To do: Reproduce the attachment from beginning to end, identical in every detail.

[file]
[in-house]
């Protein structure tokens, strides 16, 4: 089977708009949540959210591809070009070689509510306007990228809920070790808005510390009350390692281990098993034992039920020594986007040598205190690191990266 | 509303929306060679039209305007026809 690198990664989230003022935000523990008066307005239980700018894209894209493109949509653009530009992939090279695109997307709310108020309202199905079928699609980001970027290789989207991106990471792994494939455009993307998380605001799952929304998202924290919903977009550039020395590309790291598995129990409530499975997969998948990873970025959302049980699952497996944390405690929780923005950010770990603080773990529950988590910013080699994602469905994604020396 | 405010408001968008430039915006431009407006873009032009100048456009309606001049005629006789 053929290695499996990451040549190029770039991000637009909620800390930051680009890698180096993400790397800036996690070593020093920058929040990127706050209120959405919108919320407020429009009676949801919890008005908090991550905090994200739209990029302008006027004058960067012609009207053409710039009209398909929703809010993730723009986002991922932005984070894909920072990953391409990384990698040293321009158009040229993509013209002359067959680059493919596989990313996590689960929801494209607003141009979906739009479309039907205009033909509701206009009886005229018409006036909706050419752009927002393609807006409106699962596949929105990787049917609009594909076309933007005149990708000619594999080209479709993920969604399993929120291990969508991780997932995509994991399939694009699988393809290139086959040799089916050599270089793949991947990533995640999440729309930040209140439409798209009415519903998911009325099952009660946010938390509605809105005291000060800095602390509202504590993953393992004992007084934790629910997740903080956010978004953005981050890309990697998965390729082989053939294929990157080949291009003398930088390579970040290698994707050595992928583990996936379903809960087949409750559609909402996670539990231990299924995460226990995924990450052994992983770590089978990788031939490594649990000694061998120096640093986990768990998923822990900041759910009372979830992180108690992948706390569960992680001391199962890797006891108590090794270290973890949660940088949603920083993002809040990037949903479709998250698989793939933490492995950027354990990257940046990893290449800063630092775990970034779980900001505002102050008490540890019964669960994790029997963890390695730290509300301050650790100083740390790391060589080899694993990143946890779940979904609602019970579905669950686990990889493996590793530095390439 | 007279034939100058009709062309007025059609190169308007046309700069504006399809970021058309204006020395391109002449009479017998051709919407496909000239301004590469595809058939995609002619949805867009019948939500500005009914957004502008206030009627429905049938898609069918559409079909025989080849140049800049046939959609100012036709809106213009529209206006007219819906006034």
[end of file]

[in-house]
């Protein structure tokens, strides 16, 4: 089977708009949540959210591809070009070689509510306007990228809920070790808005510390009350390692281990098993034992039920020594986007040598205190690191990266 | 509303929306060679039209305007026809 690198990664989230003022935000523990008066307005239980700018894209894209493109949509653009530009992939090279695109997307709310108020309202199905079928699609980001970027290789989207991106990471792994494939455009993307998380605001799952929304998202924290919903977009550039020395590309790291598995129990409530499975997969998948990873970025959302049980699952497996944390405690929780923005950010770990603080773990529950988590910013080699994602469905994604020396 | 405010408001968008430039915006431009407006873009032009100048456009309606001049005629006789 053929290695499996990451040549190029770039991000637009909620800390930051680009890698180096993400790397800036996690070593020093920058929040990127706050209120959405919108919320407020429009009676949801919890008005908090991550905090994200739209990029302008006027004058960067012609009207053409710039009209398909929703809010993730723009986002991922932005984070894909920072990953391409990384990698040293321009158009040229993509013209002359067959680059493919596989990313996590689960929801494209607003141009979906739009479309039907205009033909509701206009009886005229018409006036909706050419752009927002393609807006409106699962596949929105990787049917609009594909076309933007005149990708000619594999080209479709993920969604399993929120291990969508991780997932995509994991399939694009699988393809290139086959040799089916050599270089793949991947990533995640999440729309930040209140439409798209009415519903998911009325099952009660946010938390509605809105005291000060800095602390509202504590993953393992004992007084934790629910997740903080956010978004953005981050890309990697998965390729082989053939294929990157080949291009003398930088390579970040290698994707050595992928583990996936379903809960087949409750559609909402996670539990231990299924995460226990995924990450052994992983770590089978990788031939490594649990000694061998120096640093986990768990998923822990900041759910009372979830992180108690992948706390569960992680001391199962890797006891108590090794270290973890949660940088949603920083993002809040990037949903479709998250698989793939933490492995950027354990990257940046990893290449800063630092775990970034779980900001505002102050008490540890019964669960994790029997963890390695730290509300301050650790100083740390790391060589080899694993990143946890779940979904609602019970579905669950686990990889493996590793530095390439 | 007279034939100058009709062309007025059609190169308007046309700069504006399809970021058309204006020395391109002449009479017998051709919407496909000239301004590469595809058939995609002619949805867009019948939500500005009914957004502008206030009627429905049938898609069918559409079909025989080849140049800049046939959609100012036709809106213009529209206006007219819906006034």